The Met Introduces Compulsory Admission Charge for non-New Yorkers

In other news: Betty Woodman has died aged 87; Christoph Büchel calls for border wall prototypes to be classed as land art

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The Metropolitan Museum of Art, 5th Avenue, New York

The Metropolitan Museum of Art, 5th Avenue, New York

The Metropolitan Museum in New York is changing its 50-year-old ‘pay-as-you-wish’ admission policy to charge out-of-State visitors a mandatory USD$25. Effective 1 March, the ‘pay-as-you-wish’ policy will now only be available to New Yorkers and students living in Conneticut and New Jersey. The plan brings it in line with other art museums in the city such as the Museum of Modern Art, the Guggenheim and the Whitney which all charge admission, and the ticket can be used for three days to gain admission to all three of the Met's venues  the uptown Cloisters collection of medieval art and architect, the Breuer building on Madison Avenue as well as its flagship location on 5th Avenue. While attendance to the museum has gone up in the past 8 years by 40% to more than 7 million visitors across the Met’s three venues, the move aims to offset the dwindling number of people who pay the full suggested donation (USD$25), which has fallen from 63% of visitors in 2004 to 17% today. It also comes as the museum works to eliminate a $10m budget deficit by 2020. Depending on how much the museum makes from admissions, the city will reduce it’s funding on a sliding scale up to USD$3m – the Met currently receives only 8% (USD$26 million) of its budget from public funds. According to Met figures, 37% of visitors are from outside the US, while 31% are New York City residents. Another 6% are from other parts of New York State, and the remaining 26% are from other US states.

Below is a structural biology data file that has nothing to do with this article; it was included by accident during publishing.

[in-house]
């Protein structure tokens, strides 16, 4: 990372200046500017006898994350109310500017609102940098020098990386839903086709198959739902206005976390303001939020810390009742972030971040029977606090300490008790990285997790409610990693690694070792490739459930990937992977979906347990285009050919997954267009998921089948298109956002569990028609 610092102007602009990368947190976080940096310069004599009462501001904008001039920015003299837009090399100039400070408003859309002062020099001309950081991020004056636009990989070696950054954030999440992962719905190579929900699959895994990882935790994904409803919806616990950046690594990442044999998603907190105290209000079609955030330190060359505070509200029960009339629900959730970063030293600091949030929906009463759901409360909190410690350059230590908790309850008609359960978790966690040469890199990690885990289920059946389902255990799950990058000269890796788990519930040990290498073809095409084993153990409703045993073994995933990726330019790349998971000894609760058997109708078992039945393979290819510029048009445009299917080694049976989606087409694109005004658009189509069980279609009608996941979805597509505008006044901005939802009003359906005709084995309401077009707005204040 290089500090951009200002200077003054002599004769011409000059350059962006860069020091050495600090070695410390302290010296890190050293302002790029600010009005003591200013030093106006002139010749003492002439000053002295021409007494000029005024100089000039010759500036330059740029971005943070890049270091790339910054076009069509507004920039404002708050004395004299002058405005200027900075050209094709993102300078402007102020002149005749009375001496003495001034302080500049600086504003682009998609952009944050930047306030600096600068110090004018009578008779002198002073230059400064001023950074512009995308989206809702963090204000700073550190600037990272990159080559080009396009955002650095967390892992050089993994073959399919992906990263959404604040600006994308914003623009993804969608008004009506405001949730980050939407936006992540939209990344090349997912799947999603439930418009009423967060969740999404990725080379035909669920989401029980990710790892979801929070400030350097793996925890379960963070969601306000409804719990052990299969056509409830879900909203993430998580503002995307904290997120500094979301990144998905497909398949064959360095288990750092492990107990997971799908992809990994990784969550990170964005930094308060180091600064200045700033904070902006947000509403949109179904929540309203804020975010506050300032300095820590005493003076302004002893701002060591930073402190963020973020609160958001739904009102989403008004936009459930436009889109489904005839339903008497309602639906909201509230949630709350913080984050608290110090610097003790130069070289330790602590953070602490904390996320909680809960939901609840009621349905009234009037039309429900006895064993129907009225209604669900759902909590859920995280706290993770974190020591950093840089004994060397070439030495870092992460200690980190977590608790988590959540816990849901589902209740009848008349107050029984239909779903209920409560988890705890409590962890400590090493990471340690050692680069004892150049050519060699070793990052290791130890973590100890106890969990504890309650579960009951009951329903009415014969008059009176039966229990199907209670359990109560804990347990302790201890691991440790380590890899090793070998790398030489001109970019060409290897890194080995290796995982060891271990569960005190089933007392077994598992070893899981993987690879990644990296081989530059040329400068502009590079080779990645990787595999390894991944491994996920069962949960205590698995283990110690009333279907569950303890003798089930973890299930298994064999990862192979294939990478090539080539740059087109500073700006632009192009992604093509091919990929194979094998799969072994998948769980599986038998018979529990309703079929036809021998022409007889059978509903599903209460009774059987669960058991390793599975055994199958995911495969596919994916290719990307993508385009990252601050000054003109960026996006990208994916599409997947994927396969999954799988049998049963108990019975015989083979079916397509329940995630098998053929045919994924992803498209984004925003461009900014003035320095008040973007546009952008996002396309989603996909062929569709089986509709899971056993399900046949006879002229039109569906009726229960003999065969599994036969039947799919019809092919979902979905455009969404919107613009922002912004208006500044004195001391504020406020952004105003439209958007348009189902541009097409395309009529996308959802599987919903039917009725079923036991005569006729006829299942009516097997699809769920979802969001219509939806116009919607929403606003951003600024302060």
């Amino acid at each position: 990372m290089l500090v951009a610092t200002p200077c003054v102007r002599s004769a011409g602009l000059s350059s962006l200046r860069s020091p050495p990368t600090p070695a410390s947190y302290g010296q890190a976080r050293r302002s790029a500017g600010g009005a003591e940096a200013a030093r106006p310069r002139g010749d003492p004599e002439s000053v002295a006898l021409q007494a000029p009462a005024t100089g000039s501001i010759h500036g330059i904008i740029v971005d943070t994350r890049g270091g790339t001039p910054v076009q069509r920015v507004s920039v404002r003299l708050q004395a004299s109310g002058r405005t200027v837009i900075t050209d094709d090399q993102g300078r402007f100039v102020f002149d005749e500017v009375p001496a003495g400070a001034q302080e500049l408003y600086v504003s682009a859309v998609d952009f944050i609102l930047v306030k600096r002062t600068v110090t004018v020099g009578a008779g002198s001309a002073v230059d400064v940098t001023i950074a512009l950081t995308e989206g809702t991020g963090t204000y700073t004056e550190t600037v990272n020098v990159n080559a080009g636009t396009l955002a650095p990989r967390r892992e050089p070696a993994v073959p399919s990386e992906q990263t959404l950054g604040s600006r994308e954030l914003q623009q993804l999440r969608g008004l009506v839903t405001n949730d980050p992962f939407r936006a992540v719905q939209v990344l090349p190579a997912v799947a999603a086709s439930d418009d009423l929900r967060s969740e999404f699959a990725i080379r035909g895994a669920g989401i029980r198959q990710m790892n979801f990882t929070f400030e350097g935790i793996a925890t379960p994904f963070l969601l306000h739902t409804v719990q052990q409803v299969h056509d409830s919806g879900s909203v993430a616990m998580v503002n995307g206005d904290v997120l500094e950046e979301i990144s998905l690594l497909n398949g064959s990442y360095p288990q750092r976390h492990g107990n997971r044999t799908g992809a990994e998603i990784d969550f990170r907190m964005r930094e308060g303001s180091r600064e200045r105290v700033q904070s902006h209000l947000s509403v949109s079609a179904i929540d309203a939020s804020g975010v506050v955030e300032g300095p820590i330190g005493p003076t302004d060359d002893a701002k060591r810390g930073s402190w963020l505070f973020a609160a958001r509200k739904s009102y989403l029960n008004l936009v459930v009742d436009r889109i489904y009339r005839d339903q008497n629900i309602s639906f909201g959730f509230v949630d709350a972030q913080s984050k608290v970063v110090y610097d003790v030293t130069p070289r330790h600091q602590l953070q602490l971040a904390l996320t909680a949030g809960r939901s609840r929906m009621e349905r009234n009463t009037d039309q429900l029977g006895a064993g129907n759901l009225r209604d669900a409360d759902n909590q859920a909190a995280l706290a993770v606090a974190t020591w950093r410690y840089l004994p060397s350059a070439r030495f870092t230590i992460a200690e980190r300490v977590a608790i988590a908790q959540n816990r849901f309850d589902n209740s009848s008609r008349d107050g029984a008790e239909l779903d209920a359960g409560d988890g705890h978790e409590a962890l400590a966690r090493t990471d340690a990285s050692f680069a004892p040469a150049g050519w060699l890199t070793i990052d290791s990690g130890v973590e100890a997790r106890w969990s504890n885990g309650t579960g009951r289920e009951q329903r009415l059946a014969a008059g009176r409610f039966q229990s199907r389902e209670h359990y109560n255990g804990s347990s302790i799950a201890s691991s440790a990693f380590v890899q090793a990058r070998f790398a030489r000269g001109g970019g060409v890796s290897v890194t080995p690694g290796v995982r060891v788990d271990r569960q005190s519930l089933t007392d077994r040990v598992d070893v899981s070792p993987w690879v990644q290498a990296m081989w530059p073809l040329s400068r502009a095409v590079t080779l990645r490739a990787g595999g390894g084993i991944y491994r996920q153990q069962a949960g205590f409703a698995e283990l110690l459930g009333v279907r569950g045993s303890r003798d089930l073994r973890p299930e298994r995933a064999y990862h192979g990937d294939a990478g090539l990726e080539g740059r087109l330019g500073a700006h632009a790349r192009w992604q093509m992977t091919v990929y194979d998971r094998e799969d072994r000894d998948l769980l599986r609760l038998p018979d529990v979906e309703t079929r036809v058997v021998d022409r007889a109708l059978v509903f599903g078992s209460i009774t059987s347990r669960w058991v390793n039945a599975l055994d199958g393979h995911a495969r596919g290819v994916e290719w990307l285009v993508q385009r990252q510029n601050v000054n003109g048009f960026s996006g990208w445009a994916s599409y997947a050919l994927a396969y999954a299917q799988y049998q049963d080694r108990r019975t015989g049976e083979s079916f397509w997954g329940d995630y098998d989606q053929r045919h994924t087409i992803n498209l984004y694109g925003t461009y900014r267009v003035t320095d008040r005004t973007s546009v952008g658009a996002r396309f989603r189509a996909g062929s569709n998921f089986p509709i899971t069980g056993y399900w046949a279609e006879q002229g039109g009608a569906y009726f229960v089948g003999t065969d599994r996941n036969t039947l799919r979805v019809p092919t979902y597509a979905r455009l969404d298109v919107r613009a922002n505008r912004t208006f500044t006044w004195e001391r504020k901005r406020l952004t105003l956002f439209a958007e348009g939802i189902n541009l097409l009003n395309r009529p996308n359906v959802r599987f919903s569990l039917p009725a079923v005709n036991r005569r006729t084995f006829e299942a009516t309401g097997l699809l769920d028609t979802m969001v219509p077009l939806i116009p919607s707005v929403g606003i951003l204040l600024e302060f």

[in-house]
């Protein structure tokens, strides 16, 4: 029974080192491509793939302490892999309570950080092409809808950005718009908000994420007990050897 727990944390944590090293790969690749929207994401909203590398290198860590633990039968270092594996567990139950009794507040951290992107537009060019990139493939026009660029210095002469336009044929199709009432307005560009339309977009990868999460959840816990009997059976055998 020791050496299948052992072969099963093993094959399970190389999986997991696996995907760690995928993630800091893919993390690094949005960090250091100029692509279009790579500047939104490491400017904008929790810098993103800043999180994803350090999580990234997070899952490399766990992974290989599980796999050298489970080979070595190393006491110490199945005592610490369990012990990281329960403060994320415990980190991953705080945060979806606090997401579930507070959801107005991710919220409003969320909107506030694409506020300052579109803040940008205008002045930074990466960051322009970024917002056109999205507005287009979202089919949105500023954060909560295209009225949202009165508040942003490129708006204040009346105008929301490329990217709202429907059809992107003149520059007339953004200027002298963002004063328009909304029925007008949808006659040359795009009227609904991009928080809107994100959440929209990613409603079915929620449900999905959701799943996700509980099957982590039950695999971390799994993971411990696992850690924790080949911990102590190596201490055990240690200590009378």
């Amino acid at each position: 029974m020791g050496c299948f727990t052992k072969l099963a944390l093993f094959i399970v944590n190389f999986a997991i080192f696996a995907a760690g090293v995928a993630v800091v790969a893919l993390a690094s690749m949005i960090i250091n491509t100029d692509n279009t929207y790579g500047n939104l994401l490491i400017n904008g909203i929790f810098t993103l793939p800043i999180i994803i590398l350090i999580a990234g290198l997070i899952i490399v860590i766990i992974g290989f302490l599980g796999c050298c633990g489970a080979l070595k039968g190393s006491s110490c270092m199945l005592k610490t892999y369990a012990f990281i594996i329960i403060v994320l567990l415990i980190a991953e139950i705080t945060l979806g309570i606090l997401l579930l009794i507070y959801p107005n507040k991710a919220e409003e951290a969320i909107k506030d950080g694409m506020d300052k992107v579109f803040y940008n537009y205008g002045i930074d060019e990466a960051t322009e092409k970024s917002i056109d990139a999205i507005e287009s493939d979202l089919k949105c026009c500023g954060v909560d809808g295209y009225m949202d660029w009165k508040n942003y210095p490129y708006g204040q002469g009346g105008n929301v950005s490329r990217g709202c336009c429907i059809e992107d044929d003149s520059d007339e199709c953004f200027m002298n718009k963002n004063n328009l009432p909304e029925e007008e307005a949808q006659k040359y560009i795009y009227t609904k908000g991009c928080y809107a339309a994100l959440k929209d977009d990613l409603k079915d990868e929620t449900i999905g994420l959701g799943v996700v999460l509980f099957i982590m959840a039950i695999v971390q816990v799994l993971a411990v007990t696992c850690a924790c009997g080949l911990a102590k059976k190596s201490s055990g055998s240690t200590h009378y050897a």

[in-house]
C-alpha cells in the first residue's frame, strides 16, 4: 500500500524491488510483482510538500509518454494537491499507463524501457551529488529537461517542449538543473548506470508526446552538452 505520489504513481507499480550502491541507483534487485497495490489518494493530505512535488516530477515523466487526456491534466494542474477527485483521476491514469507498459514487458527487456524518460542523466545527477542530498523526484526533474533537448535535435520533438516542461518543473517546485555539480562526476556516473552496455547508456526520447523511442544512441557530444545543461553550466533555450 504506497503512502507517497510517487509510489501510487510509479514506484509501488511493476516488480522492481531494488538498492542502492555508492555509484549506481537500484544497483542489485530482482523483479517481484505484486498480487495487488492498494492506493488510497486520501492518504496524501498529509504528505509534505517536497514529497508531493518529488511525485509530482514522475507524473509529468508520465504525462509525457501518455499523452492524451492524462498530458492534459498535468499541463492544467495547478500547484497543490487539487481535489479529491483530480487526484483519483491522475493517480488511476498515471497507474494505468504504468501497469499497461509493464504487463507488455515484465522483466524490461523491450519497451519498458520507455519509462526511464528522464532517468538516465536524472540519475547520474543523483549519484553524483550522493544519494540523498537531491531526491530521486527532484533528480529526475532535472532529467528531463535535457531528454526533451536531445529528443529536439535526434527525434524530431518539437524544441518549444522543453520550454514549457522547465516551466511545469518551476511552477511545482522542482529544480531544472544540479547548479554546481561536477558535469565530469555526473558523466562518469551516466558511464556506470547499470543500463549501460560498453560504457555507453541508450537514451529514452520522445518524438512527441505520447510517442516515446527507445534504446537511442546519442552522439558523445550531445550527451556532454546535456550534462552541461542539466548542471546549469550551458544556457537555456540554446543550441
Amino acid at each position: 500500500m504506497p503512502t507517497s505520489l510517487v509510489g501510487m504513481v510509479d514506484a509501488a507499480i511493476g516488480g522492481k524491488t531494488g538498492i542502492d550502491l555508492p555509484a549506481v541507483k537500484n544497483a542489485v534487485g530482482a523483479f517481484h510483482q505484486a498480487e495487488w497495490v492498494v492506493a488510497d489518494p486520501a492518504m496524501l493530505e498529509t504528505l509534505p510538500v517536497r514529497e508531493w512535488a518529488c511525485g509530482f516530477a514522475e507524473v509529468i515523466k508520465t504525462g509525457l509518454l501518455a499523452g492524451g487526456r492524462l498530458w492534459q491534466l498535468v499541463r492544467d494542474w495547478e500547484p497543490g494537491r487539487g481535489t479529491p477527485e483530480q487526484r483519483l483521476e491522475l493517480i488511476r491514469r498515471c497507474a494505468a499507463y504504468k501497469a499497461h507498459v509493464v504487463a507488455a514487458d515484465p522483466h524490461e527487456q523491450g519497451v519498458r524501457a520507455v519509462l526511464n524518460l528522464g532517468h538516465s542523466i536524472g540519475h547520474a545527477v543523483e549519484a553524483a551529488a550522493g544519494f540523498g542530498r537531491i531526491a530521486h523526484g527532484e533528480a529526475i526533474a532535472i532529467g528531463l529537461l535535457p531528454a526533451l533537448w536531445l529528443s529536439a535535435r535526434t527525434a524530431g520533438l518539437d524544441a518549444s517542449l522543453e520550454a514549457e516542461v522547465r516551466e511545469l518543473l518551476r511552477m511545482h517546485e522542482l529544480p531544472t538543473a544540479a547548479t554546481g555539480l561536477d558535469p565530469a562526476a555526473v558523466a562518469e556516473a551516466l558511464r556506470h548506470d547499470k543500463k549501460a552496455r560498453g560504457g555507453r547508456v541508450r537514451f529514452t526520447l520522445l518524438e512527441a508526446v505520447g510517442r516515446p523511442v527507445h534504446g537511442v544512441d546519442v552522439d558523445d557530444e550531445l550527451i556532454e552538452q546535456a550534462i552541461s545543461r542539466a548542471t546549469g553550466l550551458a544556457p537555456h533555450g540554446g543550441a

Betty Woodman has died, at the age of 87. Born in Norwalk, Connecticut, in 1930, and working for more than six decades, the sculptor is best known for her colourful ceramics and ceramic tableaux, influenced as much by ancient Etruscan, Italian Renaissance, Persian and Chinese styles as well as reacting to the male-dominated painting-led art of the ’60s and ’70s. Woodman became the first living female artist to be given a retrospective at New York’s Metropolitan Museum of Art in 2006 – the institution’s first for an artist working with ceramics. Her work was the subject of a UK retrospective at the Institute of Contemporary Art, London in 2016. She and her husband, the painter and photographer George Woodman (who decorated her early pots, until she took over, in around 1970), lived between New York and Antella, a small town in the hills outside Florence, Italy. Read Deputy editor Amy Sherlock’s 2016 interview with the artist, discussing her career and influences, here